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Last Updated on November 5, 2021

How to Increase Attention Span If You Have a Distracted Mind

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How to Increase Attention Span If You Have a Distracted Mind

For many of us, it’s not natural or easy to pay attention to one thing for a long period. Thanks to technology, exciting information has never been more available—and with more of us working from home than ever, it’s not hard to find a (sometimes welcome) distraction. That’s why it can be so difficult to learn how to increase attention span over time.

Even if you feel focused, your brain isn’t engaged with the present task all the time. According to a Harvard study, people spend 47% of their waking hours zoned out or distracted.[1]

While a wandering mind can boost your creativity, it’s not all that helpful for focus. When you can’t pay attention, you’ll end up with a growing to-do list and more mistakes on the work you do manage to get done.

Fortunately, with a bit of strategy, you can rebuild your attention span for increased productivity and effectiveness in work and life.

What Science Says About Slipping Attention Spans

A 2015 study found that the human attention span had decreased from 12 to 8 seconds in less than two decades, thanks to the digitalized lifestyle. And we are now less attentive than a goldfish!

This incredible finding has been reported in the Time magazine[2], the Telegraph[3] and the New York Times[4].

If it sounds ridiculous, it’s because it is. The “goldfish myth” was subsequently debunked by the BBC[5] and the Wall Street Journal:[6]

the metrics scientists do track haven’t changed in generations. “I’ve been measuring college students for the past 20 years,” said Edward Vogel, a professor of psychology and neuroscience at the University of Chicago. “It’s been remarkably stable across decades.”We are as attentive — or as inattentive — as humans have always been.

But surely, brain-training games based on modern neuroscience should give us an edge over our predecessors. And scientifically engineered brain supplements should make our thinking sharper, faster and immune to distractions, shouldn’t they?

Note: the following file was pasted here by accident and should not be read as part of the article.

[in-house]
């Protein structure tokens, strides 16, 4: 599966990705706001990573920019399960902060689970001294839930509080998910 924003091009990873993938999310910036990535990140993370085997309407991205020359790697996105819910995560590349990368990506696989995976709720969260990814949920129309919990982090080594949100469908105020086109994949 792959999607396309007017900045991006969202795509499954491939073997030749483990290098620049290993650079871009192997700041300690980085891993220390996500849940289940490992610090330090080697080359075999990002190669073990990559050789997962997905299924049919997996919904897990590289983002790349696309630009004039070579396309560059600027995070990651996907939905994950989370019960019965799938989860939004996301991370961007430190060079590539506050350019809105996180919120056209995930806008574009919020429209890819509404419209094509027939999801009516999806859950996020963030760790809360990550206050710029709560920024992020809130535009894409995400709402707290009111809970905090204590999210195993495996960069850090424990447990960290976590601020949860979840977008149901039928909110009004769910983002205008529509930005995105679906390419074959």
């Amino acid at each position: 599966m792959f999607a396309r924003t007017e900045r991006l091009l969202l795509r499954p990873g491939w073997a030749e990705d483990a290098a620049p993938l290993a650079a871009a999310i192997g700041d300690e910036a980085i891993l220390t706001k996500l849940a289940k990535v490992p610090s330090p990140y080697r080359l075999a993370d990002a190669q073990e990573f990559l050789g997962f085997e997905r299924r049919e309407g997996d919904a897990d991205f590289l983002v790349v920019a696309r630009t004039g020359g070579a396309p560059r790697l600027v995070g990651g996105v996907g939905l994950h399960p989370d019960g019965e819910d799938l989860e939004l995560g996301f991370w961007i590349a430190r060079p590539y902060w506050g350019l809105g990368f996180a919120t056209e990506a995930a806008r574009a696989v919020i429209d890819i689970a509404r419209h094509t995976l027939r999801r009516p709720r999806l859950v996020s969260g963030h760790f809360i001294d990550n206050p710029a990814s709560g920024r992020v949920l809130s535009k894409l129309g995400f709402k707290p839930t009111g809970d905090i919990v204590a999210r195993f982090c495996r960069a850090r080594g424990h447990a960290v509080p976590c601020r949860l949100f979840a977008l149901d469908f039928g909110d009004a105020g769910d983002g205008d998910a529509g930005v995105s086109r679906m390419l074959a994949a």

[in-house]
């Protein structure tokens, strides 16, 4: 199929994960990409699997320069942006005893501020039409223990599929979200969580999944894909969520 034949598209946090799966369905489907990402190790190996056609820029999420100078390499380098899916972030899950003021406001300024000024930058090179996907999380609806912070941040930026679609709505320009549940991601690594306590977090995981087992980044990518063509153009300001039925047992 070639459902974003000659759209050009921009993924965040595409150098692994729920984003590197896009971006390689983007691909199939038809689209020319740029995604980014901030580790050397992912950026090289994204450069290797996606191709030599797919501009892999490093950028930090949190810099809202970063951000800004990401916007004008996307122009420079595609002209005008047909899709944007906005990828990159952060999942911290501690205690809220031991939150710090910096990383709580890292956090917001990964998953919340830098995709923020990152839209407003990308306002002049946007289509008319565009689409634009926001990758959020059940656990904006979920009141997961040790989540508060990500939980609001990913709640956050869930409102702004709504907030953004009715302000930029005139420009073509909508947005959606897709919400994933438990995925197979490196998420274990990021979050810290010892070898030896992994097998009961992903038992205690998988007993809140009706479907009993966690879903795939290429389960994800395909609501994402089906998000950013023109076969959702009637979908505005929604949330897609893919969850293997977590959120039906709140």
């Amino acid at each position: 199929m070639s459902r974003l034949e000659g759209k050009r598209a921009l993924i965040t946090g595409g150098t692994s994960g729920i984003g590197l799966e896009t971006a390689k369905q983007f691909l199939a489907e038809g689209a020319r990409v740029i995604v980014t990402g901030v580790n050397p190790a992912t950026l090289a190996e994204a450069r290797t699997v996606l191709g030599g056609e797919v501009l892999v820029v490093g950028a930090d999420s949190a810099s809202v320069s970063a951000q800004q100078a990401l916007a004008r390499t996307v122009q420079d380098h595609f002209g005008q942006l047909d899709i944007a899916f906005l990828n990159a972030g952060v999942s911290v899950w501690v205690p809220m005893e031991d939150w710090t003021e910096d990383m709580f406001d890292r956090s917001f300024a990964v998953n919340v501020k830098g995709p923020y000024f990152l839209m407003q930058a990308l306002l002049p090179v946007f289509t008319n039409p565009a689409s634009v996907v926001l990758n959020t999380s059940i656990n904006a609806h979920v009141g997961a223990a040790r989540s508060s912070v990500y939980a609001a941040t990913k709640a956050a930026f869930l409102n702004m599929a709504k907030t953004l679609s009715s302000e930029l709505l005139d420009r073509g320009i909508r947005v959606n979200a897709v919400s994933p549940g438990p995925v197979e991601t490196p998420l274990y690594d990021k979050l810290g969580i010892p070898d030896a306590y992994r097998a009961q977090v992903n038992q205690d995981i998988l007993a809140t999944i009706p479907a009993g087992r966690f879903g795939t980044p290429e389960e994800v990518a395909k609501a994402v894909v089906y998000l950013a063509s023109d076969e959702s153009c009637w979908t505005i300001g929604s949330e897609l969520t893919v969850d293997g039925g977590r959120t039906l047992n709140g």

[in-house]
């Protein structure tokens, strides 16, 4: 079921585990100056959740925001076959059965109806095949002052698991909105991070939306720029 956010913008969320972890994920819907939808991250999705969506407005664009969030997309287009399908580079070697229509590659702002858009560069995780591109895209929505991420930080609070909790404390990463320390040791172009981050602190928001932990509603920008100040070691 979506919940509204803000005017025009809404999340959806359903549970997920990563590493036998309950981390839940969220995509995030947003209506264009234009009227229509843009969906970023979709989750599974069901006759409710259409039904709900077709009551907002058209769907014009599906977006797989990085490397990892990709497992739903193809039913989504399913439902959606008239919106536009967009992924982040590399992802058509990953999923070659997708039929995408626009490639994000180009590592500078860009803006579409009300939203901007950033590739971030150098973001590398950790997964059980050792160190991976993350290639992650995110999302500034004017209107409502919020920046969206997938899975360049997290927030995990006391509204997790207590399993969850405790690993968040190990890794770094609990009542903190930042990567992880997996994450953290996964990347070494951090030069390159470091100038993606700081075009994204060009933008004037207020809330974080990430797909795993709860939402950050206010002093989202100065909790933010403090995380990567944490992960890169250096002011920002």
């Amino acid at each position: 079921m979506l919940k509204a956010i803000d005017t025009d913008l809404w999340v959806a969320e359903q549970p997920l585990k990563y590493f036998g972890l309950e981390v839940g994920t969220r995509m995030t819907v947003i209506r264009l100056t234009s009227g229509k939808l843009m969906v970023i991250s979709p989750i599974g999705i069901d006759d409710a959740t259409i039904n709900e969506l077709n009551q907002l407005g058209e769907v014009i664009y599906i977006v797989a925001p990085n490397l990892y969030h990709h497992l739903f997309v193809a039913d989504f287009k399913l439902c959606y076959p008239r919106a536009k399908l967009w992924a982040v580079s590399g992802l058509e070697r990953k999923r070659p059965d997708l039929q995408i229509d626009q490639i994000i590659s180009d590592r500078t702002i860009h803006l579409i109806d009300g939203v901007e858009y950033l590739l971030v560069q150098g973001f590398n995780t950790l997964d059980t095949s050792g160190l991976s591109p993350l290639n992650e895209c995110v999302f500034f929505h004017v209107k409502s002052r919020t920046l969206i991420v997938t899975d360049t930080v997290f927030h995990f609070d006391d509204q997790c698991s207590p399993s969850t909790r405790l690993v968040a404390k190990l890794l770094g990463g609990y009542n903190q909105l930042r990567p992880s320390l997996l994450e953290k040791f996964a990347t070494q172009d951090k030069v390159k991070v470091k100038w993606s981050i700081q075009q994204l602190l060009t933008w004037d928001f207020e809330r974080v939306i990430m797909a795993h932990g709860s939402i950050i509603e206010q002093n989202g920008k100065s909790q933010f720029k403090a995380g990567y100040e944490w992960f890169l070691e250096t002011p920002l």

Why Has Our Attention Span Decreased?

Maintaining focused attention has become more difficult over the past decade with the increase in external stimulation. However, it is very task-dependent, according to most psychologists[7]. The way we apply our attention depends on the importance of the task, how interested we are, what stimuli we have around us, etc. Some of you have likely already lost focus while reading this article and have begun scrolling through Facebook, checking messages, or answering a question your kids are asking.

A short attention span is your body’s response to stress or stimulation. But if your short attention span has become a permanent problem, it may be caused by the following:

  • ADHD
  • Depression
  • Anxiety
  • Sensory processing disorder
  • Learning disorders such as dyslexia
  • Trauma

If this is the case, you may need behavioral therapy to improve.

How Long Is the Average Attention Span?

According to Dr. Gemma Briggs, a psychology lecturer at the Open University, the idea of an average attention span is meaningless. She said:[8]

“It’s very much task-dependent. How much attention we apply to a task will vary depending on what the task demand is.”

This is true especially considering how many times people switch through different social media apps in just 30 minutes, how employees can continue checking email for only 15 minutes at a time, and how people can sit through a two-hour-long movie without losing their focus.

With this in mind, don’t stress too much about the average attention span because the concept is unfounded. The truth is, everyone loses focus, and it’s up to you to make a conscious effort to regain it.

Can You Improve Your Attention?